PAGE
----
Harry Kolcum Awards presented at NSCFLC November 2017
CAPE CANAVERAL, Fla. — On November 14, 2017, the National Space Club Florida Committee (NSCFLC) November 2017 luncheon kicked off with the Pledge of Allegiance and the introduction of their 2017–2018 Chairperson Patty Stratton who was introduced by Dale Ketchum. The day’s event focused on the 2017 Harry Kolcum News & Communications Award. This year’s recipients will be a group of 11 professional visual journalists including launch photography mainstay Craig Bailey and a very special gentleman – a veteran in space center education and communications – Mr. Nick Thomas.
The event centered around the Harry Kolcum News & Communications Award, which is named in honor of the late Edward H. “Harry” Kolcum. Shortly after NASA was formed, Harry Kolcum was briefly, in 1959, the space agency’s news chief at its headquarters in Washington. Afterward, in 1960, he went on to become the managing editor and later the senior editor of Aviation Week and Space Technology magazine, where he had worked for a period of 33 years. In 1980, Kolcum was named the senior editor at Cape Canaveral until his retirement in 1993. He passed away from cancer on August 15, 1994.
At the luncheon event, Patty Stratton introduced Jim Banke who went on to introduce the award recipients. Also on hand were past award winners like Hugh Harris, the voice commentator of exactly 100 manned and unmanned space launches, as well as Andrea Farmer, the former Senior Communications and Content Manager at the Kennedy Space Center Visitor Complex (KSCVC).
Nick Thomas is a communicator for Delaware North at the KSCVC, and, for over 30 years, he has brought education, enlightenment, and his love for space to daily guests of the visitor complex, which is estimated to be in the millions. Nick joined the team at the visitor complex in 1987 and stayed on board through the many incarnations of the operating agencies tasked with running the KSCVC.
Among Nick Thomas’ many duties are the daily briefings at KSCVC on the current missions and up-to-date happenings aboard the International Space Station. He also conducts the public meet-and-greet of flown space program astronauts with the KSCVC Astronaut Encounter. Thomas took to the podium first and regaled everyone about his beginnings and thanked everyone, then he led a toast by asking everyone to stand and raise their glasses.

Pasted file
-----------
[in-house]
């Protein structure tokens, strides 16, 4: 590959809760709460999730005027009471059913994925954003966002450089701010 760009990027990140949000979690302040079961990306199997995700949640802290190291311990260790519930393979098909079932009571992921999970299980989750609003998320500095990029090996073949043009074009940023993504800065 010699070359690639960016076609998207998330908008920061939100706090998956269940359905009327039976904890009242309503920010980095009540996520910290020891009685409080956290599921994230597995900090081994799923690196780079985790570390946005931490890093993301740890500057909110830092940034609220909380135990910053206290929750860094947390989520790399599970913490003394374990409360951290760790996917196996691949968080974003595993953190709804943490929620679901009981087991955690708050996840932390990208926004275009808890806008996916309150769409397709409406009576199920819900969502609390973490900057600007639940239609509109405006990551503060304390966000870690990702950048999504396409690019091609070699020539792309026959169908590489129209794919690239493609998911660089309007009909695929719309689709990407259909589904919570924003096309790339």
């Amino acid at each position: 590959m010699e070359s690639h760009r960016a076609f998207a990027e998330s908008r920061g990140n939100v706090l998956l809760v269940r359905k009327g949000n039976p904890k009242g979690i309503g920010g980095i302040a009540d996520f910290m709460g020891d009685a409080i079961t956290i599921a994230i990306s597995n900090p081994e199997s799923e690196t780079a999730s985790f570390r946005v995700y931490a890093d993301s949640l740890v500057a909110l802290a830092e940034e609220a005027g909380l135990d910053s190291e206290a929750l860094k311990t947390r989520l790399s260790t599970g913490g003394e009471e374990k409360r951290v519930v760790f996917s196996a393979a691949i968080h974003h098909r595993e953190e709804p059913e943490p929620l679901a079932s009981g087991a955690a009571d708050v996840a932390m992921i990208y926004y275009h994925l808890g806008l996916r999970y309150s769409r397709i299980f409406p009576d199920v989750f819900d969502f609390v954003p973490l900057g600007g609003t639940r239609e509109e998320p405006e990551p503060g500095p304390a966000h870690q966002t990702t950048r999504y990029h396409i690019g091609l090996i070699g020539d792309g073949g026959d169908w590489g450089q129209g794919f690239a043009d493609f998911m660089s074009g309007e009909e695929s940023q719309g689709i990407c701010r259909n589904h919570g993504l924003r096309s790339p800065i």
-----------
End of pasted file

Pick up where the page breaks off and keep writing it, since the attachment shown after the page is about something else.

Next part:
“To our country, to our space program – thank you very much,” Nick Thomas said.
Florida Today had 11 of its photographers awarded as well today (Nov. 14) for their tireless contributions during the 30-year history of the Space Shuttle Program. Among them included with Craig Bailey were Malcolm Denemark and Tim Shortt. Also included were former colleagues Mike Brown, Pat Jerrell, Rik Jesse, Delinda Karnem Hood, Scott Maclay, the late Bob McDonald, Craig Rubadoux, and Amanda Stratford.
After introducing the rest of the attendees being awarded and giving a small bio on each recipient, Jim Banke introduced Malcolm Denemark, the final awardee of the 2017 Harry Kolcum Award. He then took to the Podium and recounted his experiences photographing the Space Shuttle Program and how proud he was of the team that he has worked with over the last 30-odd years, but not before showing off Florida Today’s newest logo (just released this month) for branding on the Internet.
The logo includes a rocket, subliminal planets, and star while hinting that SpaceX, Blue Origin, and United Launch Alliance could buy some additional space on top of the rocket. Denemark went on to speak about the team with anecdotes about their careers shooting images of the Space Shuttle Program. Then he thanked the attendees and the NCSFLC for the honor of receiving the award on behalf of the Florida Today team.
“We really appreciate this honor, and we are all truly honored to be receiving this, and we thank you very much,” Malcolm Denemark said.
A native of Lonedell, Missouri, Michael McCabe is a former Long Island firefighter and emergency medical technician. He is a non-active Florida EMT with 20 years of fire rescue experience. He is also a lifelong science fiction and space enthusiast. At the age of 10, he watched in his school classroom as the Space Shuttle Challenger exploded in 1986.
In 2008, he moved to the Sunshine State and works as a private tour guide at Kennedy Space Center Visitor Complex for a private company based in Orlando.
McCabe has been a fan of SpaceFlight Insider since our inception in 2013. He reached out to ask how he could assist our efforts to spread space flight awareness. Shortly thereafter, he was welcomed into our expanding team.